Monday, September 17, 2012

Minspeak E-Newsletter, Issue 57

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September 17, 2012

  • Pixon Teaching Tip: Pixons are single meaning pictures that are used on manual communication boards, but you can also use the Pixon for “go” to bridge to learning the Unity® icon sequence. Compare the Pixon of the green traffic light and green arrow to the Unity icon of the green traffic light and the frog going. Teach the meaning of the word “go” in the context of physical movement, then work on de-contextualization of the word “go” by using it in different contexts (e.g, make an object go and move, turn on something that “goes” but doesn’t actually physically move in space, etc.).
  • Intervention Planning: Thank you to Christina Dal Santo, Annette O’Connor, and Malia Vigil for the Intervention Plan for teaching the core verb “go”. Use it with a PowerPoint show they developed called Go! Go! Go! Go! to show “go” in action.
  • Teaching Materials Exchange: Commemorate the start of autumn on September 22 with the book It's Autumn Again. The book is coded with Pixons and icon sequences from Unity®45, Unity®60, Unity®84, and Unity®144.
  • Pittsburgh AAC Language Seminar Series: Register TODAY for an upcoming seminar series. Registration is FULL for the September and October presentations. Go to the Minspeak website for more information and to register for an upcoming series.
  • Unity® App: PRC recently launched LAMP Words for Life™ for iPad, an App that combines the power of the Unity® program with the LAMP® principles and strategies. This powerful App is available through iTunes for $299.99.



Sunday, September 9, 2012

30 Things A Student Can SAY When They Have AAC

Re-Posted from via some Facebook sharing...

AAC Supports- Don't Go ANYWHERE Without Them!
Access To AAC & Visual Supports Allows Students to:
  1. Let you know what they want (requesting is only item 1...there is so much more - Jennifer at ProLoQuo2Go)
  2. Let you know nicely what they don’t want
  3. Answer class questions
  4. Ask a question
  5. Say ‘I don’t know’
  6. Ask for help 
  7. Tell you they are having fun
  8. Create a sentence
  9. Argue
  10. Negotiate
  11. Say a line in a school play
  12. Say ‘here’ during attendance
  13. Tell what they did on the weekend
  14. Tell what they did over the summer
  15. Tell you what they want to do at home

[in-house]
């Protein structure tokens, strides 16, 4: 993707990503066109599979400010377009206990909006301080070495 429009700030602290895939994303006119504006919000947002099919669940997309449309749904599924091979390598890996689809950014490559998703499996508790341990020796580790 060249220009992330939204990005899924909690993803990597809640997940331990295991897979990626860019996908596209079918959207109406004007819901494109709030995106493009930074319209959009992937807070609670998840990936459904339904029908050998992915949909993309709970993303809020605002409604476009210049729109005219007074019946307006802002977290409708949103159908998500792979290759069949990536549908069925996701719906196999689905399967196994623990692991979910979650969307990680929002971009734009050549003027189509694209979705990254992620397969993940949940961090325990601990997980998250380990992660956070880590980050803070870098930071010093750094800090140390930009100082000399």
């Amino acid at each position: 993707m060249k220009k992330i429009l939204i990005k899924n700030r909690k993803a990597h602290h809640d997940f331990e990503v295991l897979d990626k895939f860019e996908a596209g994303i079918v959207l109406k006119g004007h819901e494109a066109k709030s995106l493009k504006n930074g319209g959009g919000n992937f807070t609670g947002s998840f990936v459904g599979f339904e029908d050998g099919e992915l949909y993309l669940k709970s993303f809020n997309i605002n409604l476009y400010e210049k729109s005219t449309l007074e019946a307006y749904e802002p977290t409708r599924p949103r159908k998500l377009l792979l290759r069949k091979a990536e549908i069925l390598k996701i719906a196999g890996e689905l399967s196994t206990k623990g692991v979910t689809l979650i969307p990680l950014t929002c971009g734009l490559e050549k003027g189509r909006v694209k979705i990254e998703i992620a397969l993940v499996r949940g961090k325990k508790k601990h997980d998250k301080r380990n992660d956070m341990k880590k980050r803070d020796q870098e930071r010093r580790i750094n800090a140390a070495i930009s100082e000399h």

16. Tell you if they are happy
  17. Tell you if they are scared
  18. Tell you if they are frustrated
  19. Tell  you about their family
  20. Tell you about their pets
  21. Say please
  22. Say their name
  23. Say hello to a person
  24. Tell you what they like to do
  25. Ask for more
  26. Tell you which color they want
  27. Ask for a break
  28. Tell you why they are upset
  29. Tell you to stop 
  30. Say THANK YOU 

Thanks to PrAACtical AAC (via Judy Bailey) for other posts - Read "Not Good Enough" by clicking HERE


FREE online AAC Workshop from ASHA

Augmentative and Alternative Communication (AAC) for School-Age Children With Intellectual Disabilities: Basic Strategies for Immediate Results
The 64-minute Web Workshop "Augmentative and Alternative Communication (AAC) for School-Age Children With Intellectual Disabilities: Basic Strategies for Immediate Results" by Krista M. Wilkinson, PhD, has been made available by ASHA for free (CEUs are not available with free participation; $39 to receive ASHA-member CEUs).

Learning Outcomes
You will be able to:
  • describe and analyze the relative advantages and disadvantages of different components of AAC, including the modes involved and the types of access methods available
  • list a variety of communication functions that AAC should be designed to fulfill, as well as some practical ways to achieve those functions
  • apply the skills you gained from the course to a case study of a child with intellectual disabilities, designing an intervention for a hypothetical child, and justifying your decisions